And she was proud. Let you go and nodded, pleased. You can tell she was reciting something, so when you get home you googled the words ‘idiot,’ ‘sound,’ and ‘signifying nothing,’ and it turns out it’s Shakespeare. The woman who has whiskers on her chin and gunk in her eyelids fucking knows Shakespeare. Can’t remember her own name. Wears a diaper. Has to eat Jello. Sound and fury, indeed.
“Smile at her,” your dad says. “Talk to her.”
You do and you do.
“We don’t even know her,” you say to your dad as the two of you wait to be buzzed out of the ward. “Why do we have to come?”
“No one knows her,” he says. He tucks his Bible under his arm.
And you kind of hate him and don’t go for two Sundays. But then you need to go back. You need to see her. You have no clue why but she draws you in. She’s some kind of decrepit siren, one whose stink and madness and emptiness slips into you, stays with you, lingers.
Only, when you finally go back and walk into the nursing home, trailing behind your dad (who, for whatever reason, always calls it an ‘old folk’s place’) because you don’t like to walk next to him, Nurse Mariel waves your dad down and says, “She’s gone.”
“Where?” you ask, as though Nurse Mariel is going to say the woman has stepped out for lunch or gone to have her hair done.
“She’s passed on,” your dad says in his pastor voice. And you’re angry, robbed. You take a deep breath, even though that means sucking in that putrid nursing room air. You [sic] dad puts his hand on your shoulder and you shake it off.
There’s no need to be so upset, you think. She was gone a long time ago, long before you met her. You’re the freak who turned her slow and tortuous end into something else.
Sound and fury, you think. Sound and fury.
Autumn Krause is a writer in Orange County, California. She edits a wedding inspiration website and writes young adult fiction. This story was inspired by her many visits to an Alzehiemer’s ward growing up. To learn more about the author, follow @autumnsarahstory on Instagram.
“Sound and Fury,” by Autumn Krause originally published in Forum (Spring 2017, City College of San Francisco).
People Not Located
by Norman Davies
At thirty, I don’t wait for ideas, I chase them. They glimmer, and dart–I wish I could use my bare hands on them.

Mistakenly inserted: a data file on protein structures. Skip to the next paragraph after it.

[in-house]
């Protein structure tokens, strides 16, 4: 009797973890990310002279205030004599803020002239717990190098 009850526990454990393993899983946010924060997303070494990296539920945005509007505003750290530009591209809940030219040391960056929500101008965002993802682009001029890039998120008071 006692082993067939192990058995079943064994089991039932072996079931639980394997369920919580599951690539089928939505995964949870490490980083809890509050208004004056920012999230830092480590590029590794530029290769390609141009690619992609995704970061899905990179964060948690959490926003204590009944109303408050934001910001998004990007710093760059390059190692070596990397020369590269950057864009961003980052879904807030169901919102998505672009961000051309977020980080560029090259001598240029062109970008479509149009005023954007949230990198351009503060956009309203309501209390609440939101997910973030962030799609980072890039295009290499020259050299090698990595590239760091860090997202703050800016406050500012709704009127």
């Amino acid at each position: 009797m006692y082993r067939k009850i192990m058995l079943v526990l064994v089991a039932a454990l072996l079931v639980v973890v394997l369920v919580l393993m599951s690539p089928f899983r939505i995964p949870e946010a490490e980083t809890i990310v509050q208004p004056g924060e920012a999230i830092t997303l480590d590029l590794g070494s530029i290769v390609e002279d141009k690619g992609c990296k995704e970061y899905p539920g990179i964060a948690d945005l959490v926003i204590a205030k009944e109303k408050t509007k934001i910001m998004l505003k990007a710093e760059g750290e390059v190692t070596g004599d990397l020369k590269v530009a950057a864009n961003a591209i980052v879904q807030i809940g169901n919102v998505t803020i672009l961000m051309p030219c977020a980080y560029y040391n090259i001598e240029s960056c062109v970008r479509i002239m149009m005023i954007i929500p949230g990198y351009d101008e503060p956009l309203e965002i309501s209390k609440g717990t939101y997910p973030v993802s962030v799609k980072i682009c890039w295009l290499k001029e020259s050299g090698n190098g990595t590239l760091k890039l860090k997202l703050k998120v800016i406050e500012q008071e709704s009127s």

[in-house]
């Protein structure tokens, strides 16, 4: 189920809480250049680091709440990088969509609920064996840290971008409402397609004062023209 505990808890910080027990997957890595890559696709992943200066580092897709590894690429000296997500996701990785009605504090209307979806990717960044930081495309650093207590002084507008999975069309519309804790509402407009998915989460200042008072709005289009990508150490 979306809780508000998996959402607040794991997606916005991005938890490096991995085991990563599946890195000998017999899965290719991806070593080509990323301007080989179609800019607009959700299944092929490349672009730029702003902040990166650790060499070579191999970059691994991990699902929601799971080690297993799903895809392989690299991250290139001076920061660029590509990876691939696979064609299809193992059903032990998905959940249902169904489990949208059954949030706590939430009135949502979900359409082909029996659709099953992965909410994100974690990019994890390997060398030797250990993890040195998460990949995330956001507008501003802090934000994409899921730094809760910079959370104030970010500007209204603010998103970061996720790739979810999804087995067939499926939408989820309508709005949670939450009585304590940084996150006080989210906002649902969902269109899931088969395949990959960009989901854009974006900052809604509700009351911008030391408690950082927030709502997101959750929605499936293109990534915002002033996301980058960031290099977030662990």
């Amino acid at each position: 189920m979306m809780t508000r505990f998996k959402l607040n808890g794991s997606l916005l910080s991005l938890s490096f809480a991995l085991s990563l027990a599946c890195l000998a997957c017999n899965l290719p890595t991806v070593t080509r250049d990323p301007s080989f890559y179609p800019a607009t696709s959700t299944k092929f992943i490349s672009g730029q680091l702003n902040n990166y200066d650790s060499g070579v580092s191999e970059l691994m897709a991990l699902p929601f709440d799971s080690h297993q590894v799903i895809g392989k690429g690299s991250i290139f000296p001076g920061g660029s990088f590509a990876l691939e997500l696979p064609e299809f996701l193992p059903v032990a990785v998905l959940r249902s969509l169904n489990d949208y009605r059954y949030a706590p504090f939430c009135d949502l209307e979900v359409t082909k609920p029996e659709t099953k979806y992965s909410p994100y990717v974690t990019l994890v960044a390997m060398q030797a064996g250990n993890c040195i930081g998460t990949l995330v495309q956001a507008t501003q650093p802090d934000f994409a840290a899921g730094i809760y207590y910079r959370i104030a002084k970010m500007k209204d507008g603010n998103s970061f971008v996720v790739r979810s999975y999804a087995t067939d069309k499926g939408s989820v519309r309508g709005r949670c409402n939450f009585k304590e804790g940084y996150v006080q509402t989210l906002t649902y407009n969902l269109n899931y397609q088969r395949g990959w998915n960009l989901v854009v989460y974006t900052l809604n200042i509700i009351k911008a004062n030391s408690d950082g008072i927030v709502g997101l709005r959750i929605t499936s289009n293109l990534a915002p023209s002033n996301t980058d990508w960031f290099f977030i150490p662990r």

Ideas aren’t trapped in books, either. I open the cover, and get all tangled up. The ideas, greased in language, slip away, scatter. Or else (worse) just stare back at me in a line of print, not really telling me anything. Quiet. I hate that quiet.
Other people haven’t helped me much. They’re doing their own looking around. They don’t know anything yet.
So, what do I do? I sit, and I go after ideas. I go to work right inside–which is really outside.
The English Department at City College of San Francisco holds 35 past issues of Forum, the earliest issue dated 1948. Upon request, these issues are available but cannot leave the office.
During the 1970s, Forum was renamed with individualized titles: Reality Trip (1973), Double Mirage (1975), & other lovely insects (1976), and Undertow (1977, 1978). In Double Mirage (1975) visual art was creatively incorporated with decoratively drawn frames, hand-drawn typeface, and full-page sketches accompanying text. Student editors have fiddled with Forum‘s style for decades, building a legacy of unique perspectives.
Forum can better preserve past issues with digital archiving. Traditional archives localize physical content, whereas digital archives have no bounds. Ensuring that voices of past authors are heard would continue Forum‘s mission to give voice to the talented authors, poets and visual artists in our community.
by Ann Nelson Gleeson
I need a black leather jacket.
I wanna look cheap,
I need the Ozone Hotel.
I wanna act,
I need the Rolling Stones and drugs.
I wanna get lost
I need all those hungry friends.
I wanna get warm,
I wanna be there when
the rain turns to gold,
I wanna be under the
shower of good tears,
I wanna be available cheap.
Available for the storm,
riding the highest crest of the sea.
Available to rub my hair
across Neptune’s belly and ride the dolphin
to the rocks.
I wanna be available cheap
filament sizzles, bulb bursts
and glass shatters leaving splinters
in a thousand faces.
I want all that.
“Greedy,” by Ann Nelson Gleeson originally published in Double Mirage (1975, City College of San Francisco).